the film
Commentaries and editorials

Do We Value
Lower Electricity Rates and Salmon?

by John Twa
Walla Walla Union-Bulletin, October 13, 2017

Ice Harbor Dam John McKern responded to my letter to the editor in the Union-Bulletin in July ("Yes, consider all the facts on dam breaching"), using outdated, decades-old propaganda that improvements to the Lower Snake River dams have given us the highest returns of salmon in decades.

As you probably know, recent news reports and emergency fishery closures by the states of Washington, Oregon and Idaho show that we have had record low salmon returns for nearly all runs. Steelhead returns are the lowest we've seen in decades, and salmon returns are half the 10-year average (and still a pittance compared to pre-dam returns).

Hatcheries are even concerned they won't have enough returning fish to produce future generations. The outlook for next year is no better.

This is because in 2002, the U.S. Army Corps of Engineers chose a path to salmon recovery that it knew had little chance of success. The decision not to breach the Lower Snake River dams locked us into rapidly escalating power rates to compensate for destroying wild salmon runs, a river that provides benefits for the few, endless litigation, and ultimately the extinction of Snake River salmon and steelhead.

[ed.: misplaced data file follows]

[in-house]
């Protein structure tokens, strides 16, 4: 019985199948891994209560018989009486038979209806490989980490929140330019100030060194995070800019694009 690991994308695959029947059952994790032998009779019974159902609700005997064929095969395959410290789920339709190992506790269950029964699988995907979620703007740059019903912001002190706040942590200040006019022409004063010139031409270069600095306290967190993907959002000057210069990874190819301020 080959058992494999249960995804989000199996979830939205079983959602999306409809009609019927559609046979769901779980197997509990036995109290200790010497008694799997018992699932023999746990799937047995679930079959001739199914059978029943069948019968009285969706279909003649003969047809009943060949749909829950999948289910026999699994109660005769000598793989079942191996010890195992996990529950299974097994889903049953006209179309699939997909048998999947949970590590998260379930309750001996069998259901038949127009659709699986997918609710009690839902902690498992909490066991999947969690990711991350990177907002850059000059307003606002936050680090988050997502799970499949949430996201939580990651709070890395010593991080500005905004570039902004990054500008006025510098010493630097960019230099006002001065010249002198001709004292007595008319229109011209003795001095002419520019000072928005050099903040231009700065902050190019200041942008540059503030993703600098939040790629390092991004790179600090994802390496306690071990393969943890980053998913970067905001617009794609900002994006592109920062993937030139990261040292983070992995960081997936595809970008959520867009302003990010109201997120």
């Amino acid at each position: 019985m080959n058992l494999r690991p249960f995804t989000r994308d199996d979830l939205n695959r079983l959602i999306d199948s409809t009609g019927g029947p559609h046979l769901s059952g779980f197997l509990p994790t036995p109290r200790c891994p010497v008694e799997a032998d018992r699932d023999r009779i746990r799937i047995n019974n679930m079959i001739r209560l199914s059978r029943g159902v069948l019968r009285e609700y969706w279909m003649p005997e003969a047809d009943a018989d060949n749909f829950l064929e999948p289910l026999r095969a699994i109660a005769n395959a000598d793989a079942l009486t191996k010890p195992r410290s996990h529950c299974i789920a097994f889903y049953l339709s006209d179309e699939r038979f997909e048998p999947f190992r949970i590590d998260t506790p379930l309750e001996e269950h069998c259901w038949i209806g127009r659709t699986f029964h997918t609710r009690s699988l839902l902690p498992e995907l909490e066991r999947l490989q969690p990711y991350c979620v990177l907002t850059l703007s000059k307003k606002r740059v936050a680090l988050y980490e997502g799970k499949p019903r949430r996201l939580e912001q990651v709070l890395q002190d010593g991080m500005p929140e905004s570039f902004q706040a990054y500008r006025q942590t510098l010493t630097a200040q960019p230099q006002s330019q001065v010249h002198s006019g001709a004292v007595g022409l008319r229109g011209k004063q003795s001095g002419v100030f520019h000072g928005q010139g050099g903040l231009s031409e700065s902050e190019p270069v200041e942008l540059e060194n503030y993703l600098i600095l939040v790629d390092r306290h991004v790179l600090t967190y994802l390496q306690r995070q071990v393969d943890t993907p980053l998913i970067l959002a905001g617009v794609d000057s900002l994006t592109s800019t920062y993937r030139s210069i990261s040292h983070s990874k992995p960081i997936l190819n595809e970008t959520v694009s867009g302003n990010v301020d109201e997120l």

U.S. Rep. Cathy McMorris Rodgers' proposed legislation would ensure that this cycle of wasting our money and natural resources would continue indefinitely.

Bonneville Power Administration, which provides much of the power in the Pacific Northwest, has raised rates 28 percent in the past eight years. Over 30 percent of electric rates now goes toward the federal failed, futile salmon recovery efforts.

Nonetheless, McKern suggests that the federal government spend more of our money, $15 million to $20 million per surface spillway weir per dam, to provide minimal benefits to salmon. Why? This makes no sense. Surface spillway weirs actually have been harmful to salmon survival recently as they only allow hot surface water to be spilled. This further inhibits salmon migration.

With no evidence of salmon recovery taking place, we must consider whether the sacrifices we've made are worth it. Do we value our hard earned dollars, lower electricity rates and salmon?

Or do we value keeping the Snake River dams that favor special interests over the public good, kill salmon and raise our electricity rates perhaps as much as 30 percent each month, year in and year out?

Related Pages:
Yes, Let's Look at 'Facts' on Dams by Gene Spangrude, Walla Walla Union-Bulletin, 8/13/17
View from Idaho on Dam Protection by John Twa, Walla Walla Union-Bulletin, 8/1/17
Yes, Consider All Facts on Dam Breaching by John McKern, Walla Walla Union-Bulletin, 6/30/17
Congressional Effort to Blunt Dam Breaching Effort is Sound by Jacob Schmidt, Walla Walla Union Bulletin, 7/7/17

John Twa, Boise, Idaho
Do We Value Lower Electricity Rates and Salmon?
Walla Walla Union-Bulletin, October 13, 2017

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